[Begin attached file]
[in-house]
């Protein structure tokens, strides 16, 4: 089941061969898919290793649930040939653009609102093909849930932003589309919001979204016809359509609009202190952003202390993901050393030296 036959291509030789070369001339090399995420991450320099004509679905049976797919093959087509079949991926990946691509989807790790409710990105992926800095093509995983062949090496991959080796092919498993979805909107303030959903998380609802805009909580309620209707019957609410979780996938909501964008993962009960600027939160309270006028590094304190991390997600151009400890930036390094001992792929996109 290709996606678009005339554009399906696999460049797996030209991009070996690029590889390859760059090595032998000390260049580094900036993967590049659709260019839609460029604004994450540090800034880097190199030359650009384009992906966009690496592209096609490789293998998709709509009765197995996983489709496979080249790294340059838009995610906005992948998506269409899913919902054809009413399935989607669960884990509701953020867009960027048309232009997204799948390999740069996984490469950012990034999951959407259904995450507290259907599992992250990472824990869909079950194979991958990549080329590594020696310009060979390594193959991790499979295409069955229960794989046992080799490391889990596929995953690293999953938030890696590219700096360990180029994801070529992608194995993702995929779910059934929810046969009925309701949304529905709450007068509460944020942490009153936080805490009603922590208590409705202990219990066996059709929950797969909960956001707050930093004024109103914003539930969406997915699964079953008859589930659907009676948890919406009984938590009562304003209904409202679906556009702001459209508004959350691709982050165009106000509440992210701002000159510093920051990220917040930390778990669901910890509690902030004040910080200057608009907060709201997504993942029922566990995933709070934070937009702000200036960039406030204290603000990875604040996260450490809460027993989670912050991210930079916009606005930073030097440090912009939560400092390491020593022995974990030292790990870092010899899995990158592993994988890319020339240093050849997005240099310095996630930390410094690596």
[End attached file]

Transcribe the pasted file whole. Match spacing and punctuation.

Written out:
[in-house]
């Protein structure tokens, strides 16, 4: 089941061969898919290793649930040939653009609102093909849930932003589309919001979204016809359509609009202190952003202390993901050393030296 036959291509030789070369001339090399995420991450320099004509679905049976797919093959087509079949991926990946691509989807790790409710990105992926800095093509995983062949090496991959080796092919498993979805909107303030959903998380609802805009909580309620209707019957609410979780996938909501964008993962009960600027939160309270006028590094304190991390997600151009400890930036390094001992792929996109 290709996606678009005339554009399906696999460049797996030209991009070996690029590889390859760059090595032998000390260049580094900036993967590049659709260019839609460029604004994450540090800034880097190199030359650009384009992906966009690496592209096609490789293998998709709509009765197995996983489709496979080249790294340059838009995610906005992948998506269409899913919902054809009413399935989607669960884990509701953020867009960027048309232009997204799948390999740069996984490469950012990034999951959407259904995450507290259907599992992250990472824990869909079950194979991958990549080329590594020696310009060979390594193959991790499979295409069955229960794989046992080799490391889990596929995953690293999953938030890696590219700096360990180029994801070529992608194995993702995929779910059934929810046969009925309701949304529905709450007068509460944020942490009153936080805490009603922590208590409705202990219990066996059709929950797969909960956001707050930093004024109103914003539930969406997915699964079953008859589930659907009676948890919406009984938590009562304003209904409202679906556009702001459209508004959350691709982050165009106000509440992210701002000159510093920051990220917040930390778990669901910890509690902030004040910080200057608009907060709201997504993942029922566990995933709070934070937009702000200036960039406030204290603000990875604040996260450490809460027993989670912050991210930079916009606005930073030097440090912009939560400092390491020593022995974990030292790990870092010899899995990158592993994988890319020339240093050849997005240099310095996630930390410094690596």